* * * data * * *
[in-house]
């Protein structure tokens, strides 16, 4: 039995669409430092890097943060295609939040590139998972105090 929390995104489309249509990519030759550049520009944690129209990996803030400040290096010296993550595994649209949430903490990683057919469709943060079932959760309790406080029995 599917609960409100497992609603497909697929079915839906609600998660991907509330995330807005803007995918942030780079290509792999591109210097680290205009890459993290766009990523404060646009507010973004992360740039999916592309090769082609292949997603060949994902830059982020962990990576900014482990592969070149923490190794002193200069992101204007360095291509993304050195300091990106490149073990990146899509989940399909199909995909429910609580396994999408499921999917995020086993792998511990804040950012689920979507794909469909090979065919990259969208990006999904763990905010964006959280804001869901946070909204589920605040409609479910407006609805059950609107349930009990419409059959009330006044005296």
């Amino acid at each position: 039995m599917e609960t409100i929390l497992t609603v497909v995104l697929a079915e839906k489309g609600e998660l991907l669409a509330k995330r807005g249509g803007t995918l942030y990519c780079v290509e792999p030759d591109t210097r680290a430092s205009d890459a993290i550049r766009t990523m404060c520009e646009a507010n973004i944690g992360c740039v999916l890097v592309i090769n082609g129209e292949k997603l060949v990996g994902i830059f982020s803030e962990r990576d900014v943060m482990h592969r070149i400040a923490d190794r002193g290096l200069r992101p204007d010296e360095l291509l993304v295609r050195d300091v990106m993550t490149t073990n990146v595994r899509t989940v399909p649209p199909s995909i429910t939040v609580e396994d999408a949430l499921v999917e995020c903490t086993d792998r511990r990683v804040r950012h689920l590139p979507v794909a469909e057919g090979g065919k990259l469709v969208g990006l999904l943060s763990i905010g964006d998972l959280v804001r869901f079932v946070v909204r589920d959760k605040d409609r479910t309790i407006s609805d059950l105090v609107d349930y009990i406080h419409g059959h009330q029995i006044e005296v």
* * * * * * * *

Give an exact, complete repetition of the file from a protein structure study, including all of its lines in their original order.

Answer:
[in-house]
């Protein structure tokens, strides 16, 4: 039995669409430092890097943060295609939040590139998972105090 929390995104489309249509990519030759550049520009944690129209990996803030400040290096010296993550595994649209949430903490990683057919469709943060079932959760309790406080029995 599917609960409100497992609603497909697929079915839906609600998660991907509330995330807005803007995918942030780079290509792999591109210097680290205009890459993290766009990523404060646009507010973004992360740039999916592309090769082609292949997603060949994902830059982020962990990576900014482990592969070149923490190794002193200069992101204007360095291509993304050195300091990106490149073990990146899509989940399909199909995909429910609580396994999408499921999917995020086993792998511990804040950012689920979507794909469909090979065919990259969208990006999904763990905010964006959280804001869901946070909204589920605040409609479910407006609805059950609107349930009990419409059959009330006044005296």
């Amino acid at each position: 039995m599917e609960t409100i929390l497992t609603v497909v995104l697929a079915e839906k489309g609600e998660l991907l669409a509330k995330r807005g249509g803007t995918l942030y990519c780079v290509e792999p030759d591109t210097r680290a430092s205009d890459a993290i550049r766009t990523m404060c520009e646009a507010n973004i944690g992360c740039v999916l890097v592309i090769n082609g129209e292949k997603l060949v990996g994902i830059f982020s803030e962990r990576d900014v943060m482990h592969r070149i400040a923490d190794r002193g290096l200069r992101p204007d010296e360095l291509l993304v295609r050195d300091v990106m993550t490149t073990n990146v595994r899509t989940v399909p649209p199909s995909i429910t939040v609580e396994d999408a949430l499921v999917e995020c903490t086993d792998r511990r990683v804040r950012h689920l590139p979507v794909a469909e057919g090979g065919k990259l469709v969208g990006l999904l943060s763990i905010g964006d998972l959280v804001r869901f079932v946070v909204r589920d959760k605040d409609r479910t309790i407006s609805d059950l105090v609107d349930y009990i406080h419409g059959h009330q029995i006044e005296v």